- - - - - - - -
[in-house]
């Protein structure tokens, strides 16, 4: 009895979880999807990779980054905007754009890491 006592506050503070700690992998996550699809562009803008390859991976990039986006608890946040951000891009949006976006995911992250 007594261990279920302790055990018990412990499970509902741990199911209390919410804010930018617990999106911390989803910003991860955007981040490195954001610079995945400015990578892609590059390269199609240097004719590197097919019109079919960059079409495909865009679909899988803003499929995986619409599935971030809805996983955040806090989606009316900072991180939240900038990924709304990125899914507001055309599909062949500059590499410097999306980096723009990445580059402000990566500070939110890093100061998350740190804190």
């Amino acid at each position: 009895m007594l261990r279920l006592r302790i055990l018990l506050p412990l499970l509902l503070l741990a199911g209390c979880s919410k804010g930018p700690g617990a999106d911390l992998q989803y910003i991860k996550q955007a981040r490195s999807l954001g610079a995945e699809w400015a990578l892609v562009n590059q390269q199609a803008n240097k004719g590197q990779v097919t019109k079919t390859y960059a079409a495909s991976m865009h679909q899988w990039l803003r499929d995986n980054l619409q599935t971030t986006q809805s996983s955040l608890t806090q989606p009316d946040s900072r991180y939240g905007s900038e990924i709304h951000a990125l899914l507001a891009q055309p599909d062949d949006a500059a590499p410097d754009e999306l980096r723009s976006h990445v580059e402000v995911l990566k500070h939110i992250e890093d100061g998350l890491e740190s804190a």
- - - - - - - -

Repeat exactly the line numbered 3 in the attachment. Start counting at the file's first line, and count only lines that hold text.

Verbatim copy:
């Amino acid at each position: 009895m007594l261990r279920l006592r302790i055990l018990l506050p412990l499970l509902l503070l741990a199911g209390c979880s919410k804010g930018p700690g617990a999106d911390l992998q989803y910003i991860k996550q955007a981040r490195s999807l954001g610079a995945e699809w400015a990578l892609v562009n590059q390269q199609a803008n240097k004719g590197q990779v097919t019109k079919t390859y960059a079409a495909s991976m865009h679909q899988w990039l803003r499929d995986n980054l619409q599935t971030t986006q809805s996983s955040l608890t806090q989606p009316d946040s900072r991180y939240g905007s900038e990924i709304h951000a990125l899914l507001a891009q055309p599909d062949d949006a500059a590499p410097d754009e999306l980096r723009s976006h990445v580059e402000v995911l990566k500070h939110i992250e890093d100061g998350l890491e740190s804190a």